The government just put the UK at the forefront of autonomous car testing
As self-driving cars get closer to appearing on our roads, the UK government has set out a range of testing guidelines for autonomous vehicle manufacturers.
The Code of Practice follows the government’s decision to launch a £20 million competitive fund for collaborative research and development into driverless vehicles – putting the UK at the forefront of the autonomous revolution.
Before even getting on the roads, manufacturers will now have to conduct in-house testing to prove their cars won’t create an additional risk to road users. Furthermore, the government says “organisations should maintain an audit trail of such evidence”.
The guidelines go on to say: “Vehicle sensor and control systems should be sufficiently developed to be capable of appropriately responding to all types of road user which may typically be encountered during the test in question.” This means driverless vehicles must be able to interact safely with more vulnerable road users such as “disabled people, those with visual or hearing impairments, pedestrians, cyclists, motorcyclists, children and horse riders.”
Elsewhere, the guidelines also suggest that the cars’ autonomous systems must be impervious to hackers, and have “appropriate levels of security built into them to manage any risk of unauthorised access”.
Driver and tester laws
The government believes that the driver is the last fail-safe in autonomous technology, and the guidelines make this clear. The guidelines read: “Vehicle automated braking and steering systems should be designed such that in the event of failure, manual braking and steering is still possible.”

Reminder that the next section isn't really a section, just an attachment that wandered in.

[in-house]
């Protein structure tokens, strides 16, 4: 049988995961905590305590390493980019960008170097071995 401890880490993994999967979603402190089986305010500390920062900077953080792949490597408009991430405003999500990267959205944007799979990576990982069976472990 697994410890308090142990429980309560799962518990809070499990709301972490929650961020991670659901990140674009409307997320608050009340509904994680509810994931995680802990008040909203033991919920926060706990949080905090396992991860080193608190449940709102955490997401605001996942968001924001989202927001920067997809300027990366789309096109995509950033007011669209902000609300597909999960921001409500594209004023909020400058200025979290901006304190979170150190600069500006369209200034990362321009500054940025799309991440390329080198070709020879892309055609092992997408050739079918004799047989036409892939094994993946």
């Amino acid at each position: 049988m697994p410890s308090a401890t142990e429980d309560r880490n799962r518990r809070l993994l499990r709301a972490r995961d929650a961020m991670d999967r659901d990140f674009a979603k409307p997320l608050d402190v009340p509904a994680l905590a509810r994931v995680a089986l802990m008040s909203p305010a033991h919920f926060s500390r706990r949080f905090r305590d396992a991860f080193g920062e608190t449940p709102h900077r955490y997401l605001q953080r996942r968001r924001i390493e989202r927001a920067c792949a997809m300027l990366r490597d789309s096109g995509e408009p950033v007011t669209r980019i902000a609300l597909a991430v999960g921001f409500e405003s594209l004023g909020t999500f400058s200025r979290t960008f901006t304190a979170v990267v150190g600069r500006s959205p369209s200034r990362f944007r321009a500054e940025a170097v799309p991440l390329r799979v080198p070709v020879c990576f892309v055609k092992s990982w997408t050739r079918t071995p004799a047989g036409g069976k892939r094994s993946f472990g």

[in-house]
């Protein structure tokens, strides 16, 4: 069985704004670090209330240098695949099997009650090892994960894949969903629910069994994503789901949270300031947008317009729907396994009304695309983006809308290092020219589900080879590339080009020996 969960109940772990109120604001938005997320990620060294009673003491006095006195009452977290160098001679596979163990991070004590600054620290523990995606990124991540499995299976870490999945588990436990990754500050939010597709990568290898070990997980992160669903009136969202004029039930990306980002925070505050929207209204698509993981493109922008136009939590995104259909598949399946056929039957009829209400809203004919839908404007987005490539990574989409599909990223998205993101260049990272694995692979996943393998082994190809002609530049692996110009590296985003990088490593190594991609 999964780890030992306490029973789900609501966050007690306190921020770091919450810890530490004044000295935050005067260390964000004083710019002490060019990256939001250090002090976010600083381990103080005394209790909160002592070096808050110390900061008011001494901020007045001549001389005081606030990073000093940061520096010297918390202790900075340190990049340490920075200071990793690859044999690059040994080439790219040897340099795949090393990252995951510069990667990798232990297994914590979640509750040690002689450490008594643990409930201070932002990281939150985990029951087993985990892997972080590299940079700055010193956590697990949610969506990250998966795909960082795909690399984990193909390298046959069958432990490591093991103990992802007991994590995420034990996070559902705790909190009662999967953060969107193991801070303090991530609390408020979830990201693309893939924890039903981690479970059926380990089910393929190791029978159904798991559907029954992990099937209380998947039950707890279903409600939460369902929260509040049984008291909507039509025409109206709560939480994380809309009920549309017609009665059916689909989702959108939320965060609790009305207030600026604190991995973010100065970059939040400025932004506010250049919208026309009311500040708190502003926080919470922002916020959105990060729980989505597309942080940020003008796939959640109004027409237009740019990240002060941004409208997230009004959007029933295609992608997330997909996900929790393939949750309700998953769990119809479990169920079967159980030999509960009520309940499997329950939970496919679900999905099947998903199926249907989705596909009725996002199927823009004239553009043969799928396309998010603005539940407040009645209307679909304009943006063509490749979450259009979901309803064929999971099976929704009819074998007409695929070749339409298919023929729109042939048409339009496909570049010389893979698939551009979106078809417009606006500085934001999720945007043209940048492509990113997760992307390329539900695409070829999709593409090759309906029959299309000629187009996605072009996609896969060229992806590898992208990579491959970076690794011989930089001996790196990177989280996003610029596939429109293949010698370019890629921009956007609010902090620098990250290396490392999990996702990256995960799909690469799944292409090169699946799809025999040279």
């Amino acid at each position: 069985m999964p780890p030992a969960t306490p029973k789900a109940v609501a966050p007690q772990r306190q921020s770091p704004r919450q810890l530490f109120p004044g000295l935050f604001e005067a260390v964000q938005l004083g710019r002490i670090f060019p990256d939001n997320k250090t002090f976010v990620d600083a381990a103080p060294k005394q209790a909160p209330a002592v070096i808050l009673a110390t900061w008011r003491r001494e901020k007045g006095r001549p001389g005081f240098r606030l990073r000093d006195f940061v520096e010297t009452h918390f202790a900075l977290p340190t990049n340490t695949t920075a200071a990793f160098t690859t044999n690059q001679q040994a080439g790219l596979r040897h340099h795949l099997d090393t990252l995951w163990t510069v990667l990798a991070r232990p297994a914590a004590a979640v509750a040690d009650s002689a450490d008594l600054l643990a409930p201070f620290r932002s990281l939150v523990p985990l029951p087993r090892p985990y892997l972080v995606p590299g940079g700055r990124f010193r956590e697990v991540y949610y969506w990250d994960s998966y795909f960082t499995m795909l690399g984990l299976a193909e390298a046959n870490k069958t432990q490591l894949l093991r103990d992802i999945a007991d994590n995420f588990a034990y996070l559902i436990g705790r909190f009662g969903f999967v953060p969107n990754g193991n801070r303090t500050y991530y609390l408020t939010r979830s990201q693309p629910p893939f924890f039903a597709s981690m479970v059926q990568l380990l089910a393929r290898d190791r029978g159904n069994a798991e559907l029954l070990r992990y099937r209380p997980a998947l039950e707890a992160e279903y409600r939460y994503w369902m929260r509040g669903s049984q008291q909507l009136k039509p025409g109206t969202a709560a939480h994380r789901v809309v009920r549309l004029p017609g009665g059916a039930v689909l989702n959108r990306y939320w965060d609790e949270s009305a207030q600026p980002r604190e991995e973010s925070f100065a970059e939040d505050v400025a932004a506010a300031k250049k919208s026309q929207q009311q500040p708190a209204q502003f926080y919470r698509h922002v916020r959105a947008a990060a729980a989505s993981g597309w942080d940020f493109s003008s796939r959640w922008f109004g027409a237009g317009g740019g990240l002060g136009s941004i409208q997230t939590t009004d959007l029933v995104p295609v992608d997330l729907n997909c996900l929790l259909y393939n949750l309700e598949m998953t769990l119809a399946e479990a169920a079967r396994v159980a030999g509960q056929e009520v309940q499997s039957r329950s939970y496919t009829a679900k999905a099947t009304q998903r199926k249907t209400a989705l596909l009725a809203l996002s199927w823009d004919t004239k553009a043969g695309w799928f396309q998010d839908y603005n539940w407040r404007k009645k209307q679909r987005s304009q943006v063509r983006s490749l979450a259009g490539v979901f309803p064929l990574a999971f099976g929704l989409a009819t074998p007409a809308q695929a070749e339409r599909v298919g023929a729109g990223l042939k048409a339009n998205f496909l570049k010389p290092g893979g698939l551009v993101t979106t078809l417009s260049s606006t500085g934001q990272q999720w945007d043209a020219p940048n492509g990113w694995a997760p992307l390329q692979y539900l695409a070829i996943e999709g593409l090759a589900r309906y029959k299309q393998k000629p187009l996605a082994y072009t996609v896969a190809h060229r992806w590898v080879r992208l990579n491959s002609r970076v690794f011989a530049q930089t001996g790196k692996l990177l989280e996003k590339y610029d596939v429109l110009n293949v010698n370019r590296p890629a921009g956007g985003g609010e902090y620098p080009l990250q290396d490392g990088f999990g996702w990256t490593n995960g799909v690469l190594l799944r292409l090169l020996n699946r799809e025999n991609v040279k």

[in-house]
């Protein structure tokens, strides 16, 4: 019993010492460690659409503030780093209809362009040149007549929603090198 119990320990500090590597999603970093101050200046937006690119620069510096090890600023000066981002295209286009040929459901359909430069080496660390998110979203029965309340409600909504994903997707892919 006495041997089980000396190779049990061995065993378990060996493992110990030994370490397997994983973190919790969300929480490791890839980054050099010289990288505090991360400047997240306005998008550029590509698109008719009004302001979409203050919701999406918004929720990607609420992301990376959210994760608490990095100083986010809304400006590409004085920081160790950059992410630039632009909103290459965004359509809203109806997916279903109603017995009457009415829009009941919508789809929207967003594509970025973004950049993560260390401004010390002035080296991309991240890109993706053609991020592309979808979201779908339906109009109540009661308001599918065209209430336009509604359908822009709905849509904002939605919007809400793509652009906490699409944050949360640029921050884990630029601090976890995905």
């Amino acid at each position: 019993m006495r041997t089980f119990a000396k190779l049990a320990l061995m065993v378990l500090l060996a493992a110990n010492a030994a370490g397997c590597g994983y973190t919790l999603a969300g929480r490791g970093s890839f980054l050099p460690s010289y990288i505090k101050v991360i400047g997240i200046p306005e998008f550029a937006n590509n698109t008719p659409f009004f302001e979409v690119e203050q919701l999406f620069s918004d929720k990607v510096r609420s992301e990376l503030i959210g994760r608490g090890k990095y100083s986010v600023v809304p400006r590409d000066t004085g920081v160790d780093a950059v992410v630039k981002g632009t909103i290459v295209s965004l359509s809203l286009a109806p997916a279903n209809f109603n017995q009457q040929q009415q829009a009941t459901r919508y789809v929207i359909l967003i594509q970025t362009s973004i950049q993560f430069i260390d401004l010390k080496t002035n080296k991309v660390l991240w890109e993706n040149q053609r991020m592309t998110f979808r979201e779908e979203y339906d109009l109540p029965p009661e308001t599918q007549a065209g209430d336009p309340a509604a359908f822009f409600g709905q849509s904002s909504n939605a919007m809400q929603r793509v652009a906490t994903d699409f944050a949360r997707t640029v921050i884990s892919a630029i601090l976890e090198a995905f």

As a result, those testing autonomous cars will be subject to the same drinking laws as those in driver-operated cars, and will also need to hold a registered UK driving licence. The Code of Practise continues: “All existing laws regarding driver behaviour, for example prohibiting use of a handheld mobile phone or other similar handheld device, complying with speed limits, continue to apply even if the vehicle is operating in an automated mode.”
Compulsory black box
The new rules will also put the onus on car manufacturers to work with local authorities, emergency services and traffic enforcement to make the testing process as safe as possible. But if things go wrong, a compulsory data recorder should make each accident easier to analyse.
Driverless cars tested in the UK will be forced to record every action conducted by both driver and car. According to the report, this “black box” will include data on everything from the application of indicators and the vehicle’s speed to steering and use of the horn.